The MigratoryData server ensures security through various measures, including:

  • Employing TLS/SSL, which is a widely-accepted industry standard for encrypting communication with clients
  • Implementing TLS/SSL encryption and authentication for JMX, HTTP, and Prometheus monitoring
  • Offering a configurable list of TLS/SSL ciphers
  • Enabling password protection for inter-cluster communication
  • Configuring the server to run as a non-privileged user
  • Supporting dual firewall and DMZ policies for deployment
  • Allowing message publication only from a configurable list of IP addresses
  • Implementing authorization for data access protection

Example of dual-firewall DMZ deployment

Usually, MigratoryData is set up to receive client connections from the internet by means of TLS/SSL encrypted connections on a public IP address, utilizing the default TLS/SSL port 443. It is important to note that only one port 443 is necessary to accommodate millions of client connections.

A load balancer solution can be used in certain deployments in front of a MigratoryData cluster, as explained in this blog post. Nevertheless, the use of a load balancer is not necessarily recommended. MigratoryData has a proven capacity to scale and deliver enterprise-level security without the use of a load balancer solution.

While not mandatory, for backend clients, MigratoryData can be set up to use a private IP address as in the following example of a dual-firewall DMZ deployment:

Note that there is no need to open any port for incoming connections on the back end firewall. It is the client that establishes a connection to the MigratoryData server.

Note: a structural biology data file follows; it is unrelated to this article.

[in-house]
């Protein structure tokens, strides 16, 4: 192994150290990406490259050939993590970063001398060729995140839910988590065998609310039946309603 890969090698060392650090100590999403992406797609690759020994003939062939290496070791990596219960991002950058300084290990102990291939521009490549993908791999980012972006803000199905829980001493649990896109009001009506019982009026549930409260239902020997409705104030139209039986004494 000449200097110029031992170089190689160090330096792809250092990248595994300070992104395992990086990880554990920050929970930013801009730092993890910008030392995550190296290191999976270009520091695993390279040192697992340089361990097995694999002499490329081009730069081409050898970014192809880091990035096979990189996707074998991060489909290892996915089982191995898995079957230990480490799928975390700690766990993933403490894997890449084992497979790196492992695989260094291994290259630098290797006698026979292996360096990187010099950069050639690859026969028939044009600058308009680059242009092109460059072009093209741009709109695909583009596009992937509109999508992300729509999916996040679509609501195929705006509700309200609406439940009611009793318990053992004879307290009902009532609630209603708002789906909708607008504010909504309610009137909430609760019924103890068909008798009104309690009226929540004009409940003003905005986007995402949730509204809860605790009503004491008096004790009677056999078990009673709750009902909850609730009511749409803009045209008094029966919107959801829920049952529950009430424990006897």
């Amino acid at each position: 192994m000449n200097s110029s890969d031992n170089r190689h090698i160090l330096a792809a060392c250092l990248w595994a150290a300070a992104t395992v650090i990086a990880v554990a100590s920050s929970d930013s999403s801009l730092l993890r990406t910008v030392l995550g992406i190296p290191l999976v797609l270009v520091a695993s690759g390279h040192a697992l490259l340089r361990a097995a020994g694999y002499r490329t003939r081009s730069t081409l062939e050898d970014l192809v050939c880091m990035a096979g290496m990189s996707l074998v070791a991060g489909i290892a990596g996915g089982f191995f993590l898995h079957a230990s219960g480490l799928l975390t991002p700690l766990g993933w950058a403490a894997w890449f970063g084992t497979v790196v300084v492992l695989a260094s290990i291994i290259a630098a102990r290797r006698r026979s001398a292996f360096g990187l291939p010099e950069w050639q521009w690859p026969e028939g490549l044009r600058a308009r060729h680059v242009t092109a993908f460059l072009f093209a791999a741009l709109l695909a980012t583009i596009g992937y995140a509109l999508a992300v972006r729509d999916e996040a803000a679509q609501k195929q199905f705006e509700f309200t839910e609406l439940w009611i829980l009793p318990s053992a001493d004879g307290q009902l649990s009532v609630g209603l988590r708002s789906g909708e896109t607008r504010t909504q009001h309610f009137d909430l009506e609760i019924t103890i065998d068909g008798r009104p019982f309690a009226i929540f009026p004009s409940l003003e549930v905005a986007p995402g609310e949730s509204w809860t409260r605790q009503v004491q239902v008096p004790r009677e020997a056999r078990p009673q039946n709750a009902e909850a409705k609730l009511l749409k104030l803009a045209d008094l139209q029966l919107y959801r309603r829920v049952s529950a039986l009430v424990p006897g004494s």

The goal of authorization is to provide a mechanism of data control that ensures that clients can only access messages related to the subjects they are authorized to subscribe to and can only publish messages for the subjects they are authorized to publish on.

Currently, there are four types of authorization methods as defined by the parameter Entitlement of the MigratoryData server:


This method allows any client to subscribe to and publish on any subject.


With this method, all clients are permitted to subscribe to any subject. However, publishing messages is only permitted from clients that have been authenticated with an entitlement token specified by the EntitlementAllowToken parameter of the MigratoryData server. To assign an entitlement token to a client, the client API offers a method called setEntitlementToken().


This method allows clients to subscribe and publish based on JWT tokens using the JWT Auth extension. Please refer to the documentation of this extension to learn how to use this auth method.


With this method, you have the ability to define custom entitlement rules. By utilizing the Extension API, you can create an extension for the MigratoryData server that implements your specific entitlement rules. This will allow you to authorize clients to subscribe to or publish messages on particular subjects according to your own specifications.